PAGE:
The Board of Directors is composed of and elected by Co-op owners. The seven Board members act as trustees for the Co-op by providing direction and oversight regarding the Co-op’s financial well-being and long-term goals and by evaluating the General Manager’s performance.
Governance of the Co-op is shaped by our identity as a cooperative and the values that define cooperatives. A cooperative is an autonomous association of persons united voluntarily to meet their common economic, social, and cultural needs and aspirations through a jointly-owned and democratically-controlled enterprise. The Moscow Food Co-op supports the International Cooperative Alliance’s 7 Cooperative Principles:
- Voluntary and Open Membership
Cooperatives are voluntary organizations, open to all persons able to use their services and willing to accept the responsibilities of membership, without gender, social, racial, political, or religious discrimination.
- Democratic Member Control
Cooperatives are democratic organizations controlled by their members, who actively participate in setting their policies and making decisions. Men and women serving as elected representatives are accountable to the membership. In primary cooperatives members have equal voting rights (one member, one vote) and cooperatives at other levels are organized in a democratic manner.
- Member Economic Participation
Members contribute equitably to, and democratically control, the capital of their cooperative. At least part of that capital is usually the common property of the cooperative. They usually receive limited compensation, if any, on capital subscribed as a condition of membership. Members allocate surpluses for any of all of the following purposes: developing the cooperative, possibly by setting up reserves, part of which at least would be indivisible; benefiting members in proportion to their transactions with the cooperative; and supporting other activities approved by the membership.
- Autonomy and Independence
Cooperatives are autonomous, self-help organizations controlled by their members. If they enter into agreements with other organizations, including governments, or raise capital from external sources, they do so on terms that ensure democratic control by their members and maintain their cooperative autonomy.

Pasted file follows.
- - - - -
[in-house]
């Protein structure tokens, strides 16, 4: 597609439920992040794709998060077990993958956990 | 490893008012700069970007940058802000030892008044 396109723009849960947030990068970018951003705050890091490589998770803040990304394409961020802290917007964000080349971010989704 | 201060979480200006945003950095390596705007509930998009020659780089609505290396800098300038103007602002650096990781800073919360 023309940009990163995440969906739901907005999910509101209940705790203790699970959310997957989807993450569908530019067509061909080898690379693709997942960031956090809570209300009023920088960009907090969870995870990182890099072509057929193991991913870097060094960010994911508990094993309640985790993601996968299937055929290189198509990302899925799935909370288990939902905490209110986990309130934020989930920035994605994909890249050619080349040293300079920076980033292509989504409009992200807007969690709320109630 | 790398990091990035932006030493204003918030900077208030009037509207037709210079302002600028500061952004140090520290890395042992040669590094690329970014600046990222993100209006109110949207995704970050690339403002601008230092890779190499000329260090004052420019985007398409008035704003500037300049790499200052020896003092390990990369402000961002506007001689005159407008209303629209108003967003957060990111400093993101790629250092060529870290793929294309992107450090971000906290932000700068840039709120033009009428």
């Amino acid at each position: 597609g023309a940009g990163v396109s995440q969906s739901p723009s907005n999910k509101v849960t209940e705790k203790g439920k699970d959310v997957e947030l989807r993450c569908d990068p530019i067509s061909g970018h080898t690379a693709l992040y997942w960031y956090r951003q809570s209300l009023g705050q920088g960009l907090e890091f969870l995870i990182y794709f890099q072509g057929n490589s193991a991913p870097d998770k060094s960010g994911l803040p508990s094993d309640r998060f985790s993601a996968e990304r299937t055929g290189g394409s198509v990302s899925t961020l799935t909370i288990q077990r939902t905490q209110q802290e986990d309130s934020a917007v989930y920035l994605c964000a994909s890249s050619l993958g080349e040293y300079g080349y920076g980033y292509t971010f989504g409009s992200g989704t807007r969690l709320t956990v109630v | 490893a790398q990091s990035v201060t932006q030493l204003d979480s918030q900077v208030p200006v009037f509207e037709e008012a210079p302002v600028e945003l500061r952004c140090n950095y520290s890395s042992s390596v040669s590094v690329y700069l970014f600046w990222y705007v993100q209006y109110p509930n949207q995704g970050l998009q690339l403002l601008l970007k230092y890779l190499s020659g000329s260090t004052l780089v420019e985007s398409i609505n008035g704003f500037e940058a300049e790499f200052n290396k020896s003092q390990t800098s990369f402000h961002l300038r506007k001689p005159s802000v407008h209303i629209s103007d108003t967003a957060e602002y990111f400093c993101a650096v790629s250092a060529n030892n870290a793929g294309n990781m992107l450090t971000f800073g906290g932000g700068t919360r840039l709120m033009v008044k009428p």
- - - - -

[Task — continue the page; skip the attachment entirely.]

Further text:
- Education, Training and Information
Cooperatives provide education and training for their members, elected representatives, managers, and employees so they can contribute effectively to the development of their cooperatives. They inform the general public — particularly young people and opinion leaders — about the nature and benefits of cooperation.
- Cooperation among Cooperatives
Cooperatives serve their members most effectively and strengthen the cooperative movement by working together through local, national, regional, and international structures.
- Concern for Community
Cooperatives work for the sustainable development of their communities through policies accepted by their members.
In 2007, the Board of Directors adopted a policy governance model to guide its leadership. Through policy governance, the Board creates and maintains policies for the store that help us put our values and vision into practice. Guidelines and long-term goals for finances and operations are established and monitored via “ends” and “executive limitations” policies that are updated as needed.
The policies shape things such as our wage range ratio, our sustainability goals, and the standards for protecting our assets. The Board’s focus is generally broader than operational specifics: the Board does not determine which brands of milk we sell, but a policy about sustainability could shape what our buyers put on the shelves. Another characteristic of policy governance is that Directors have limits. Individual directors do not have power; only the Board of Directors as a whole has the ability to make decisions.
The Board’s process to monitor for compliance helps ensure consistent and thoughtful decision-making. The policies exert their influence through an accountability process. Many policies place their expectations upon the General Manager, and so it’s through the GM’s accountability to the Board that we ensure we’re on track or are prompted to adjust.
For the Co-op’s complete policy governance manual, please click here. Questions? Please email the Board’s Administrative Assistant at firstname.lastname@example.org. To directly contact the Board, email email@example.com.